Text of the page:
11 February 2015

Book betrayal: A post about social politics in fiction

When I was a freshman in high school, my friend T. and I were invited to a "pizza party" that turned out to be a Christian youth group meeting wherein the leader sermonized at us for half an hour about the evils of homosexuality and the inescapable damnation of homosexuals. (For the sake of getting to my writing-related point, this is the short version of this story. If interested, you can read the longer version on my other blog.)

On some level I blamed myself. At the age of fifteen, I knew already that almost nothing in this world is free; if someone you don't know very well offers you pizza, they're bound to have an ulterior motive. On the other hand, the guy who'd invited us hadn't been completely honest, either. I felt like he'd purposefully withheld information from us, which meant that we couldn't make an informed decision.

I felt duped. Manipulated. Betrayed.

I had a similar experience last week, when one of the books I was reading for fun betrayed me.

I don't mean that the novel failed to live up to its promises or was poorly written. I mean that for the first half of the book I thought I was part of the intended audience and got invested in the characters, and then I found out in the second half I was *not* part of the intended audience: the characters first made a casually homophobic comment and then the resolution of the plot rested on the reader accepting socially conservative morality.

Let me be clear: it was not the fact that the book contained conservative elements that made me feel excluded. It was the fact that the reader *had* to accept a socially conservative morality in order for the plot to be satisfactorily resolved; any character in the book who did not accept it was either demonized or made to change their perspective.

As with the pizza party incident, I felt like I hadn't been given all the information I needed to make an informed decision about whether this was a book for me. Unlike the pizza party incident, there were no clues beforehand that it might not be.

For a while I just stewed. Why did this book invite me in only to kick me out?! And then I got philosophical about it. As I've said before, all art is political, and I prefer to be as conscious as possible about the politics that go into my stories. It's possible therefore that readers of some of my stories could have a similar experience; they could be going along and suddenly find themselves faced with a character or plot point reflecting progressive liberal politics. They too might feel betrayed when the story takes for granted a moral framework they disagree with and their perspective isn't represented.

So how can we as writers prevent this? What can we do to ensure that our books don't betray their readers?

Here are three ideas for managing readers' expectations in cases like these:

1) We can put keywords in the book's description that help people self-select into and out of our audience. Maybe our book *does* hinge on a socially conservative morality. Nothing wrong with that. We'll be far less likely to get negative reviews from angry liberal readers, though, if we put some keywords in our description that lets them know before they even buy it that it's probably not the book for them.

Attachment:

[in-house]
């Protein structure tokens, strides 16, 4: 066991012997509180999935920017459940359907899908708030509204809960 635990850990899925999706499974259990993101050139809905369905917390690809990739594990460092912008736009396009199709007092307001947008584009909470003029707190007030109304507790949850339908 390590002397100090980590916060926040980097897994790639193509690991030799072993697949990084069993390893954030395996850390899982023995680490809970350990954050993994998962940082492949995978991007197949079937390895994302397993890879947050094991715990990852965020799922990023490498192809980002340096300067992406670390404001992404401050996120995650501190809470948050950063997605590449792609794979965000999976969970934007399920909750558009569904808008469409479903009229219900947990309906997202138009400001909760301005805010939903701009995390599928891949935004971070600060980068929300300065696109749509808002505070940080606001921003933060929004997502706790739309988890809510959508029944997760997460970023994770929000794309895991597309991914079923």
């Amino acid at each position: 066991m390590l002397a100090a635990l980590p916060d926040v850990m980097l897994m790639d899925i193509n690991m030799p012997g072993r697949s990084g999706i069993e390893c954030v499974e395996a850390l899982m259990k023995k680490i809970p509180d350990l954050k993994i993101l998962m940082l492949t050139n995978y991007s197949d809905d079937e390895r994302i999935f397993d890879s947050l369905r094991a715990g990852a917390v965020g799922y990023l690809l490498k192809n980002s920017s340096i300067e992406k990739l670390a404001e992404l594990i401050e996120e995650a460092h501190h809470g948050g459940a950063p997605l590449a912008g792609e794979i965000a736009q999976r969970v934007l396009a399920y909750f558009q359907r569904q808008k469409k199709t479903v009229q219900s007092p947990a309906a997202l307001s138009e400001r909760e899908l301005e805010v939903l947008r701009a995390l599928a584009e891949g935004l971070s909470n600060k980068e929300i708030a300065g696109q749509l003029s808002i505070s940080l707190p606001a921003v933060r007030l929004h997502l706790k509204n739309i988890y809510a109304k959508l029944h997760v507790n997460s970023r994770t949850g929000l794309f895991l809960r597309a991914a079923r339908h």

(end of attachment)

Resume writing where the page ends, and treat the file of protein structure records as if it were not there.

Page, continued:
2) We can put some hints in the first couple of chapters (as opposed to waiting until halfway through the book). That way, if the reader misses the keywords in the description, they'll at least have warning in the beginning of the book that the story contains stances on social or political issues that they might find objectionable.

3) We could also include characters who represent other viewpoints. If one of the respected characters in the book I read last week had represented my viewpoint without being demonized or converted, even if the main characters didn't agree, just the acknowledgement that there are other ways to think about hot-button issues would've made me feel included.

This third strategy is something that James S. A. Corey does well in The Expanse series (space opera). Each book is told from multiple people's perspectives, and those people often don't agree on big issues, and yet we as readers come to understand and respect each person even if we don't agree with them. If, on the other hand, all the main characters held the same beliefs and those beliefs were opposed to my own value system, I would feel excluded from the intended audience and would therefore stop reading.

In a nutshell: the first two ideas can help us communicate to readers what they're in for so they don't end up getting halfway through our books only to find out they're not part of the intended audience, while the last idea is a strategy for making our books more inclusive and therefore more appealing to a wider audience.

Have you ever felt betrayed by a book? Why? What other ideas do you have for keeping our readers from feeling betrayed?


  1. Yes, I was. I read a trilogy - three whole huge books - only for it to conclude with the heroine no nearer to her goal than when she started. Plus she made a disastrous decision that no sane person would. Had it not been a library book it would have been hurled at a wall. Multiple times. Huge betrayal. It still makes me cross several years on! Lol (And pretty much ensured I never read a book by that author again.)

    1. Omg! I wonder what the author could've been thinking! That would piss me off royally. You want to *get* somewhere by the end of the story. You want there to be some important change. ESPECIALLY if you've invested the time it takes to read a trilogy. I'm angry on your behalf.